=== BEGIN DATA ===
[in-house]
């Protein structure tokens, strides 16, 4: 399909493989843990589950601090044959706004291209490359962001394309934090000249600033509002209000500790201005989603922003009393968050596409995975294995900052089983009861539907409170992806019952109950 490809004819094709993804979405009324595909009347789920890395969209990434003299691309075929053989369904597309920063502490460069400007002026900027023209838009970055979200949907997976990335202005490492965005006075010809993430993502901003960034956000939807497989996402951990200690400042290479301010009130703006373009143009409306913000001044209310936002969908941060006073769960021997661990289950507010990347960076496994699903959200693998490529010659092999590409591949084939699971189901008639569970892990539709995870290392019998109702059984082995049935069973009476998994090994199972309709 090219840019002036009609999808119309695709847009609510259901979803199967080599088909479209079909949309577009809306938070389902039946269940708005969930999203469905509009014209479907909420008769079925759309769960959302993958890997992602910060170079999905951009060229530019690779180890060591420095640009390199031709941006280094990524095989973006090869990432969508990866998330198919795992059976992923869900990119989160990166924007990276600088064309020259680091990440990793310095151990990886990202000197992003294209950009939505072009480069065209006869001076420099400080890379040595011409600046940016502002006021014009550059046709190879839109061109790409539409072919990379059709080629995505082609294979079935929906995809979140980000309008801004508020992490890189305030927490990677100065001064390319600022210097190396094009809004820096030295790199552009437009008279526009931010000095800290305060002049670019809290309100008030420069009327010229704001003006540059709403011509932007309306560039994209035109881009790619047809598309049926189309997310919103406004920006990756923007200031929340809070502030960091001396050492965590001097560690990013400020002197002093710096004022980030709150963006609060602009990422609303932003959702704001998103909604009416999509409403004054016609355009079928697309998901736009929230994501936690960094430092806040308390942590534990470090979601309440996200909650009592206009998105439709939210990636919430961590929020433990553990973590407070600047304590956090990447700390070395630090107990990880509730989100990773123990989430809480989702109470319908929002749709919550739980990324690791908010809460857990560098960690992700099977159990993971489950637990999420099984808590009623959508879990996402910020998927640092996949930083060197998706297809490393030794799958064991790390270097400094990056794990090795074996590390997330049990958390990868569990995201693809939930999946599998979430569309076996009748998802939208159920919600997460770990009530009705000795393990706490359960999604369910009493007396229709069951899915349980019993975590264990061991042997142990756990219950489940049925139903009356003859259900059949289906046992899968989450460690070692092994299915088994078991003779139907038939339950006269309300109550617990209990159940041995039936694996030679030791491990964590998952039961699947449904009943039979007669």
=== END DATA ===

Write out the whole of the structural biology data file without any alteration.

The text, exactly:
[in-house]
């Protein structure tokens, strides 16, 4: 399909493989843990589950601090044959706004291209490359962001394309934090000249600033509002209000500790201005989603922003009393968050596409995975294995900052089983009861539907409170992806019952109950 490809004819094709993804979405009324595909009347789920890395969209990434003299691309075929053989369904597309920063502490460069400007002026900027023209838009970055979200949907997976990335202005490492965005006075010809993430993502901003960034956000939807497989996402951990200690400042290479301010009130703006373009143009409306913000001044209310936002969908941060006073769960021997661990289950507010990347960076496994699903959200693998490529010659092999590409591949084939699971189901008639569970892990539709995870290392019998109702059984082995049935069973009476998994090994199972309709 090219840019002036009609999808119309695709847009609510259901979803199967080599088909479209079909949309577009809306938070389902039946269940708005969930999203469905509009014209479907909420008769079925759309769960959302993958890997992602910060170079999905951009060229530019690779180890060591420095640009390199031709941006280094990524095989973006090869990432969508990866998330198919795992059976992923869900990119989160990166924007990276600088064309020259680091990440990793310095151990990886990202000197992003294209950009939505072009480069065209006869001076420099400080890379040595011409600046940016502002006021014009550059046709190879839109061109790409539409072919990379059709080629995505082609294979079935929906995809979140980000309008801004508020992490890189305030927490990677100065001064390319600022210097190396094009809004820096030295790199552009437009008279526009931010000095800290305060002049670019809290309100008030420069009327010229704001003006540059709403011509932007309306560039994209035109881009790619047809598309049926189309997310919103406004920006990756923007200031929340809070502030960091001396050492965590001097560690990013400020002197002093710096004022980030709150963006609060602009990422609303932003959702704001998103909604009416999509409403004054016609355009079928697309998901736009929230994501936690960094430092806040308390942590534990470090979601309440996200909650009592206009998105439709939210990636919430961590929020433990553990973590407070600047304590956090990447700390070395630090107990990880509730989100990773123990989430809480989702109470319908929002749709919550739980990324690791908010809460857990560098960690992700099977159990993971489950637990999420099984808590009623959508879990996402910020998927640092996949930083060197998706297809490393030794799958064991790390270097400094990056794990090795074996590390997330049990958390990868569990995201693809939930999946599998979430569309076996009748998802939208159920919600997460770990009530009705000795393990706490359960999604369910009493007396229709069951899915349980019993975590264990061991042997142990756990219950489940049925139903009356003859259900059949289906046992899968989450460690070692092994299915088994078991003779139907038939339950006269309300109550617990209990159940041995039936694996030679030791491990964590998952039961699947449904009943039979007669």